>What is the purpose of this, other than just to see if it can be done? I can't think of any software that would be worthwhile emulating that doesn't already have a Linux or Windows version (which is covered by Wine), other than xcode.
It's not about having a "Linux or Windows version", it's about how good OS X's version is. For some people, there are NO alternatives.
I would suggest to these people: get a Mac. If you're seriously fretting over having no alternatives, then you should be getting the Real Thing. Is it really worth trying to "stick to the man" or waste time trying to deal with all the inevitable bugs when running on a non-native platform?
If you seriously want to spend a couple hundred bucks for a netbook to run Linux and this OS X emulation layer, you're not going to get any serious work done for A) slowness and B) bugs. You'll have a cool toy, you can stick your tongue out at Apple, but you're not going to be designing, developing and compiling that Next Big Multimillion Dollar iOS Game.
Hell, even Mr. Linux himself (you know, that Torvalds dude) uses a MacBook Air. If he wants to run OS X, he can just dual boot.
It won't run native OS X code, but you can compile code with Objective-C or other languages to run on GNUStep between Linux, Windows, and Mac OS X. It is based on NextStep, or OpenStep that Steve Jobs had at Next before Apple bought them out and turned it into Mac OS X.
Runs the PowerPC Mac OS X on PowerPC Linux systems.
Most that I know of aren't emulators but virtual machines for the PowerMac/CHRP platform that happen to run the PowerPC Mac OS X on them.
There would be more I am sure, and for Intel Macs, but Apple can just threaten lawsuits to discourage more of it. If the ability to run Mac OS X apps on other platforms exists, Apple stands to lose a lot of money on hardware sales. The Hackintosh market, for example uses cheap PC hardware to run Mac OS X on a non-Apple branded computer.
I don't think we'll see more simply because once Apple made the transition to Intel, it became somewhat "easy" to install an Intel supported version of OSX on vanilla hardware. I don't think it's the lawsuits keeping the emu guys at bay, I think it's just the "why bother" factor. If it's nostalgia, I completely understand.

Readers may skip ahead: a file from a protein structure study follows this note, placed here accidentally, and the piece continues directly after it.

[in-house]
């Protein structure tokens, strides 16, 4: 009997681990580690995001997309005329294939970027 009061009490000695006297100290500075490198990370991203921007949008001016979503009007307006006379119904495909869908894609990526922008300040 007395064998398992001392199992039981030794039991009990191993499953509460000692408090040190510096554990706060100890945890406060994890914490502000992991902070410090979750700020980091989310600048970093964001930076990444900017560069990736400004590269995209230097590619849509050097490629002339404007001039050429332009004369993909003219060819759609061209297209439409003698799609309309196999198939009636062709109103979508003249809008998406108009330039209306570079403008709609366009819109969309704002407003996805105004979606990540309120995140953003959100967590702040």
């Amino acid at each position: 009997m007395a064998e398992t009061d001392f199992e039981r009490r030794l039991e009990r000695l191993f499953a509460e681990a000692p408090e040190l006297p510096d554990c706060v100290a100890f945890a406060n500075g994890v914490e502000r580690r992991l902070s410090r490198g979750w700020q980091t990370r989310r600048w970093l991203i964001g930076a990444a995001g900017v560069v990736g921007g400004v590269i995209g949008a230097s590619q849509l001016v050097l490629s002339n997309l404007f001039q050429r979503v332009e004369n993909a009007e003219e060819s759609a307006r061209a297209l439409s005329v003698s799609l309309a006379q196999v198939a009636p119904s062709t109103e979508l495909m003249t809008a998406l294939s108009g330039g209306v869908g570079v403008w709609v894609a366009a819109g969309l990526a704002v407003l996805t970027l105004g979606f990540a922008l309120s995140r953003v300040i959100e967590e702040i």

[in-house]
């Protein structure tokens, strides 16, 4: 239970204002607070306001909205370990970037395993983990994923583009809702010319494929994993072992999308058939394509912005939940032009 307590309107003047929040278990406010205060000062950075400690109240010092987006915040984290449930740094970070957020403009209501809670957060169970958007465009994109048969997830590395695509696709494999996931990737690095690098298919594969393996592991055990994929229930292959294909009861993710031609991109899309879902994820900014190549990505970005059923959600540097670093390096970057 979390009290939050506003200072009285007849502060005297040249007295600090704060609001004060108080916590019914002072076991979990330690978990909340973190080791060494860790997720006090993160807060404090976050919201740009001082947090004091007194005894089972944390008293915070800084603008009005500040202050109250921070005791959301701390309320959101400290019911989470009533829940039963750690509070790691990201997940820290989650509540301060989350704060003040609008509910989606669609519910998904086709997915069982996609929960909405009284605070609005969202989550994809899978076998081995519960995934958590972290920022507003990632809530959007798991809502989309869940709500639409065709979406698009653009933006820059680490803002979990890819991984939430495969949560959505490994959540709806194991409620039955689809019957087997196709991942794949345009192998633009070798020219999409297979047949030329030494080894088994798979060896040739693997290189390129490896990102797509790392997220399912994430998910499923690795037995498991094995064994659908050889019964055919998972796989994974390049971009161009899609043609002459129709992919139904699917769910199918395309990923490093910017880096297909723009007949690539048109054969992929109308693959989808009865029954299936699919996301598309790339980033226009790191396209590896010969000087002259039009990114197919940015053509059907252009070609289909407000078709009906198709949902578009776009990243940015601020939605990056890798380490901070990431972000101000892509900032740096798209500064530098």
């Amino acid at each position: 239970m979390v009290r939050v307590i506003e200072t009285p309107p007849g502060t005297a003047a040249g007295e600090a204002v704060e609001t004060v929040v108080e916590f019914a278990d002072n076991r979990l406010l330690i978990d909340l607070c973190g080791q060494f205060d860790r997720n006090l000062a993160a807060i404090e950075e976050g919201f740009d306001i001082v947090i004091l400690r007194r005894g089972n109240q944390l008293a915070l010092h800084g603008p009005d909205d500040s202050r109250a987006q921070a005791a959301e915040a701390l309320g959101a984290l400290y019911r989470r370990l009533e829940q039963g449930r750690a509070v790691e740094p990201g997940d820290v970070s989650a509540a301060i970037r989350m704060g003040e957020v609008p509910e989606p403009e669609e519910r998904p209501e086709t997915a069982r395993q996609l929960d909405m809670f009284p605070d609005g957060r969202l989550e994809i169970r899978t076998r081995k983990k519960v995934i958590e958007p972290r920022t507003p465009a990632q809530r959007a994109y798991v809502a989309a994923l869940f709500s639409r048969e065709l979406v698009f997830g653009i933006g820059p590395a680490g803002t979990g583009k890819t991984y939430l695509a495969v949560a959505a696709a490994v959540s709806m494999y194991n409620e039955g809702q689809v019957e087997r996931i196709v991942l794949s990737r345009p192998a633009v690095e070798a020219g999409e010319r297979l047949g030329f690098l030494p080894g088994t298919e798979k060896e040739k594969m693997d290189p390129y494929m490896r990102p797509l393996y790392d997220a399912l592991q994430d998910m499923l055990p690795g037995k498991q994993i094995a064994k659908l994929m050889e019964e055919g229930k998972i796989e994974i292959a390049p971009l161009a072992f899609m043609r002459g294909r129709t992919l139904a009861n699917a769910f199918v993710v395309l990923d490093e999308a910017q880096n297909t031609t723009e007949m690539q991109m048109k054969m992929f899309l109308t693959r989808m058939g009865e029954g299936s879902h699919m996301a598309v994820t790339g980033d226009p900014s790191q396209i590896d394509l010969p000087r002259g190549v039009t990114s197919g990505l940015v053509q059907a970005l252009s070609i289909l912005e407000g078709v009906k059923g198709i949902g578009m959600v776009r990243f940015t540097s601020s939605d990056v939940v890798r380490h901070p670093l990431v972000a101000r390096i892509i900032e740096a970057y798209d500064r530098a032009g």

I did install OSX 10.2 Jaguar a couple of weeks ago on PearPC because my son is obsessed with the different releases that came out before he was born. I wanted to show him all that pin-stripey goodness.
I heard to fight the Hackintosh crowd that Apple is considering migrating Mac OS X to ARM based devices for their next Macintosh evolution. That way they can control what devices run Mac OS X better, and since iOS is Mac OS X based and runs on ARM chips it would be easier to port Mac OS X to ARM based Macintosh systems and possibly have a virtual machine on ARM Mac OS X to run iOS apps as well.
They of course would have to buy a chip maker that can make 64 bit ARM CPUs with at least quad core to save on costs. I think Apple wants to get rid of buying chips from Samsung because of the iOS vs. Android lawsuits.
nit: in the manufacturing and business worlds, two years (let's give benefit of the doubt and presume to assume that "until 2014" is "until 31 Dec 2014") is not enough time to be leisurely. I do suspect, however, with their PA Semi purchase, that Apple is in a good position to know who to buy and how to buy them and it wouldn't be a strenuous search.
All assuming, of course, that Apple is interested in such a purchase.
This would be a sad move, but it is completely their call. It might open the door to emulators being back in style. vMac and Basilisk were my weapons of choice. And there was Shapeshifter/Sheepshaver on the Amiga... Good times.